I think it's a lot safer to rip long pieces on than the TS, if you have a good, long table.. Also, the "line of fire" if you get kick back is off to the side of the saw, nowhere near where I'm standing..
mac
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"mac davis" wrote

Nope, you are not the only one to ever do this.
It doesn't cut very well backwards either!
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He forgot the emoticon, obviously. ;-)
Puckdropper
--
You can only do so much with caulk, cardboard, and duct tape.

To email me directly, send a message to puckdropper (at) fastmail.fm
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Are you saying that it is better to rip feeding stock to the blade coming to you because it cannot kickback?
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Most RAS's have a splitter built into the guard. Let that remind you of which direction to feed stock when ripping.
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LRod wrote:

is a motor controlled cable that only allows the carriage to advance a an adjustable speed. If you don't pull the trigger on the carriage handle, you can't pull the carriage towards you.
Before I got mine to replace my old Wards PowrKraft, my technique was (and still is) to place my left hand on the work piece to the left of the blade and keeping my right arm straight, pull the carriage by rolling my right shoulder back. The old RAS motor was controlled by a trigger on the carriage handle, so you could easily stop the motor without releasing your grip on the carriage handle. The new Craftsman motor switch is on the end of the arm, so the control cut feature makes things safer.
Also, the carriage bearings should be adjusted so there is some resistance in carriage movement and for sure so there is no side to side play in the carriage. This helps to control the carriage if there is a bind.
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wrote:

Actually reading the owner's manuAl will confirm what I wrote in my other response about pulling, no pushing.
--
LRod

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I don't pull or push my RAS. I FIXED it in the locked rip position.
I push material towards the rotating blade like a regular table saw or a table saw with a sled.
Do you understand my setup?
BTW FedEx just delivered the recall package fro Emerson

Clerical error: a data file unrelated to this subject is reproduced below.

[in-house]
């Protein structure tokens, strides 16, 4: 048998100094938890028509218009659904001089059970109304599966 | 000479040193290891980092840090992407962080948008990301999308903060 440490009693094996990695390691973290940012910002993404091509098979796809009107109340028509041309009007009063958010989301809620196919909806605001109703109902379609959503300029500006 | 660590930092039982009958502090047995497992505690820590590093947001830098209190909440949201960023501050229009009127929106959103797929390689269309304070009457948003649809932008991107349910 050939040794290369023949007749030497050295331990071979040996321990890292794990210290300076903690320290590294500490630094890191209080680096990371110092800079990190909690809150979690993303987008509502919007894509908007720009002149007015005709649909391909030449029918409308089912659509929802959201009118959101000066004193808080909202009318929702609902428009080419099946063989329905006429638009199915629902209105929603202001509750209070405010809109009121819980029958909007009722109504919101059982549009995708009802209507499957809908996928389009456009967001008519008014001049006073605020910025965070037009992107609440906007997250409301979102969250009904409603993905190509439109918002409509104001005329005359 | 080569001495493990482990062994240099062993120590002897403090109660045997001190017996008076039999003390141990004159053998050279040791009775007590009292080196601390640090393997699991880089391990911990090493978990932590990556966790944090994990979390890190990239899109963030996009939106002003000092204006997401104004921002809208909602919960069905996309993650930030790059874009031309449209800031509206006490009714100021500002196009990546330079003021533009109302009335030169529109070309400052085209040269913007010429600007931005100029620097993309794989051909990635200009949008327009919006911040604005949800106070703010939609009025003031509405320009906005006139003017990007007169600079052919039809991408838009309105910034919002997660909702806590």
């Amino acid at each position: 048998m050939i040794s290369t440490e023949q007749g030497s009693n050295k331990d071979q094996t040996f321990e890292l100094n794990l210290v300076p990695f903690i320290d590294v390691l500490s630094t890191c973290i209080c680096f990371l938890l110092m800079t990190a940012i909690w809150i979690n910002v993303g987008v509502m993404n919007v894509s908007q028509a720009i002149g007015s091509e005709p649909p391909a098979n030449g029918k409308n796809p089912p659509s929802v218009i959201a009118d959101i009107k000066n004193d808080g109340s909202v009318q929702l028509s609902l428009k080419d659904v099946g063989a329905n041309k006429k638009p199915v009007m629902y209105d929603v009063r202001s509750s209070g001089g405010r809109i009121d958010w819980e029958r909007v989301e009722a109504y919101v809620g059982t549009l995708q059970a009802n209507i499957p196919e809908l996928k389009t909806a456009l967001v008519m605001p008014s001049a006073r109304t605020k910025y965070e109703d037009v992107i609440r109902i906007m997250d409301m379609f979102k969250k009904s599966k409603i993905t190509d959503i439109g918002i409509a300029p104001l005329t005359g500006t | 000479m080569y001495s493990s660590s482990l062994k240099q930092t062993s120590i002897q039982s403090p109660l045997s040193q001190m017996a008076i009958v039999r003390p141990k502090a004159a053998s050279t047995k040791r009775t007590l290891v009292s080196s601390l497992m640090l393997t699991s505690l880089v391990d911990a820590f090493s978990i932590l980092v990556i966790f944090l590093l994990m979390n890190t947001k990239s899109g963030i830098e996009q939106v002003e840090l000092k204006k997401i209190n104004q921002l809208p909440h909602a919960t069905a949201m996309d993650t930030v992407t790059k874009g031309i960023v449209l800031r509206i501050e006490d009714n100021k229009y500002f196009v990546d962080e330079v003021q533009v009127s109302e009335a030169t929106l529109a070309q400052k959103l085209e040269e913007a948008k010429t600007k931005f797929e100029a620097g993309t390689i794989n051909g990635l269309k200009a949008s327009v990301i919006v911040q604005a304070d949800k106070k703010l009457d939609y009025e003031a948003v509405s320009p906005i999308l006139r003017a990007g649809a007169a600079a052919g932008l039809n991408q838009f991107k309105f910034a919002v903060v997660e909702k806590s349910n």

.
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wrote:

I do. JOE MOHNIKE doesn't.

Sadly, mine isn't included in the recall.
--
LRod

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pure BS
To control a radial arm saw use a blade with about 5 degrees negative hook.
Hook angle can be determined by placing a straight edge across the center of the blade , 0 hook will have the tooth face line up with the straight edge, negative hook will have it pitch back a bit. A rip blade for the TS has about 20 degree positive hook.
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beecrofter wrote:

I've never had any problem with any blade in my RAS. I've certainly never had it "bind, jump, and just mess things up", and I've never done a push cut on it--that seems like asking for trouble. I do keep the carriage bearings adjusted so that I have to apply a little force in either direction to move it. If the carriage is sloppy then you'll have problems and it doesn't matter what kind of blade you're using.
--
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--John
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How do you rip without pushing?
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wrote:

Tablesaw!
Mark
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Thanks a lot.
What is the difference between pulling a RAS towards yourself and the board, and keeping the RAS fixed and sliding the board on a sled away from yourself into the blade?
Wouldn't this be opposite the instructions and warnings?